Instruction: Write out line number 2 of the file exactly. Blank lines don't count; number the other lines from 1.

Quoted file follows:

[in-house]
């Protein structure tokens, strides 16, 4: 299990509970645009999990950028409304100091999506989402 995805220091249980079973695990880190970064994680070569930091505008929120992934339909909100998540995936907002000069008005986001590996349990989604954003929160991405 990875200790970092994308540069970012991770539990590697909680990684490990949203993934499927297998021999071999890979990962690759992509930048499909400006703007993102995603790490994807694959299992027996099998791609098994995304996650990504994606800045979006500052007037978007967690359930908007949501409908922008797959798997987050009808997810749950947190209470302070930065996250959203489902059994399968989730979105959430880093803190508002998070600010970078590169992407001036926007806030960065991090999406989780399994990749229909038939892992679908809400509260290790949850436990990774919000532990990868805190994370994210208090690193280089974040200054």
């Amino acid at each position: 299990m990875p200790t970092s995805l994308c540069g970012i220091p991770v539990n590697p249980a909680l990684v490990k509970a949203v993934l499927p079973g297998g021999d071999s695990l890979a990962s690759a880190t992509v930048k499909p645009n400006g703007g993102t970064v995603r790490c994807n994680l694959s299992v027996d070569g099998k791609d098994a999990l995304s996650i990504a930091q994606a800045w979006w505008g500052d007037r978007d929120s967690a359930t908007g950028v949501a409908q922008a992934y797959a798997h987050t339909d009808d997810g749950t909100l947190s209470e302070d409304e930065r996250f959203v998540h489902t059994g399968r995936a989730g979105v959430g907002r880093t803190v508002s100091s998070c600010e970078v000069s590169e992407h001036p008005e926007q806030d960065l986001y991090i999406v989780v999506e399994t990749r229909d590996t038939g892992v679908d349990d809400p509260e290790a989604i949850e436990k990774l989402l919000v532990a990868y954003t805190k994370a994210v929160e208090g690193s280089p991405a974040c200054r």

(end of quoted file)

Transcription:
């Protein structure tokens, strides 16, 4: 299990509970645009999990950028409304100091999506989402 995805220091249980079973695990880190970064994680070569930091505008929120992934339909909100998540995936907002000069008005986001590996349990989604954003929160991405 990875200790970092994308540069970012991770539990590697909680990684490990949203993934499927297998021999071999890979990962690759992509930048499909400006703007993102995603790490994807694959299992027996099998791609098994995304996650990504994606800045979006500052007037978007967690359930908007949501409908922008797959798997987050009808997810749950947190209470302070930065996250959203489902059994399968989730979105959430880093803190508002998070600010970078590169992407001036926007806030960065991090999406989780399994990749229909038939892992679908809400509260290790949850436990990774919000532990990868805190994370994210208090690193280089974040200054």